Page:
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Calculating the directional derivative of a function of two variables

  1. Nov 10, 2009 #1
    The problem statement, all variables and given/known data

    Consider the function:
    z=f(x,y)= log(x^2 + y^2) (x,y)=/=(0,0)

    Calculate the directional derivative of f(x,y) at (x,y)=(1,1) in the direction of the vector (1,2)


    The attempt at a solution

    When i tried to work out the unit vector from the point (1,1) to (1,2) i got (0,1).

    I got partial derivative df/dx = 2x/(x^2 + y^2)
    and partial derivative df/dy = 2y/(x^2 + y^2)

    Then, for gradf at (1,1) i got (1,1)..

    so, for directional derivative i got:

    (gradf at (1,1)) x unit vector = (1,1).(0,1) = 1

    But the answer is 3/root5

    Does anyone know what i have done wrong? Thankyou
     
  2. jcsd
  3. Nov 10, 2009 #2

    tiny-tim

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    Welcome to PF!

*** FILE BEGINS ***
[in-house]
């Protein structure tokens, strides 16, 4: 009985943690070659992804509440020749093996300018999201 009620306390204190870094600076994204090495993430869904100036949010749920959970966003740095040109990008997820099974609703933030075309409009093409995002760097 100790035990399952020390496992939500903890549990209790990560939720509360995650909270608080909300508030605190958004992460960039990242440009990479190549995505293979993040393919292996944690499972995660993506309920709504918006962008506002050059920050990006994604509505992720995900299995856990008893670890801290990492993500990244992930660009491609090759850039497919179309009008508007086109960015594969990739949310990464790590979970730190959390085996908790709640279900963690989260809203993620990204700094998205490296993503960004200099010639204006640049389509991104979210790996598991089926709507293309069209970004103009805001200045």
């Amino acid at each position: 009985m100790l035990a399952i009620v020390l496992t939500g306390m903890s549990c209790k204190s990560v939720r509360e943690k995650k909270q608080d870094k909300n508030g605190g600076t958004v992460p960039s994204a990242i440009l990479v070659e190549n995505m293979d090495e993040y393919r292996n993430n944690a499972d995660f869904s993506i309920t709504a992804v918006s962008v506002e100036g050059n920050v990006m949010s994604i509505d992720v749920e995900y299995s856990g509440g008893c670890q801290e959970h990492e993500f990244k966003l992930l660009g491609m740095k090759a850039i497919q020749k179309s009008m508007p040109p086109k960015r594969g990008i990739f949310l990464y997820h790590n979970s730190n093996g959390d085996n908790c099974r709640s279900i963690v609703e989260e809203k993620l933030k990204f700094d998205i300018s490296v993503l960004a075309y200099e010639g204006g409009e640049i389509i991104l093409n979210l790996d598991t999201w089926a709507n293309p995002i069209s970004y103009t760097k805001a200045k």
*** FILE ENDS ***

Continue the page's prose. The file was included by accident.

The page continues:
Hi wshfulthinker! Welcome to PF! :smile:

    (have a curly d: ∂ and a square-root; √ and a grad: ∇ and try using the X2 tag just above the Reply box :wink:)
    Nooo … you're msunderstanding "the direction of the vector (1,2)" …

    it's not the point (1,2) (which is in direction (0,1) from (1,1), as you say) …

    (1,2) is the actual direction that you're taking the derivative along.

    (otherwise, your method is ok :wink:)
     
  4. Nov 10, 2009 #3
    Hi, thanks for the welcome and showing me the symbols!

    I don't really get it though! where do i use the point (1,2). I'm not even sure what i worked out, i followed the method that were in my lecture notes which were worded almost the exact same way as my actual question (except it said find instead of calculate - i don't know if that means it's different)
     
  5. Nov 10, 2009 #4

    tiny-tim

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    grrr! it's not a point!! :rolleyes:

    it's a direction … use it instead of your (0,1). :smile:
     
  6. Nov 10, 2009 #5
    Okay okay... so i am pretty crap with vectors! But i got the answer finally! :D I found a book which wrote the direction in the i + j form which made more sense to me and didn't make me think it was a point. And yes, i got the answer so i think i kind of understand it now... Thankyou! :)
     
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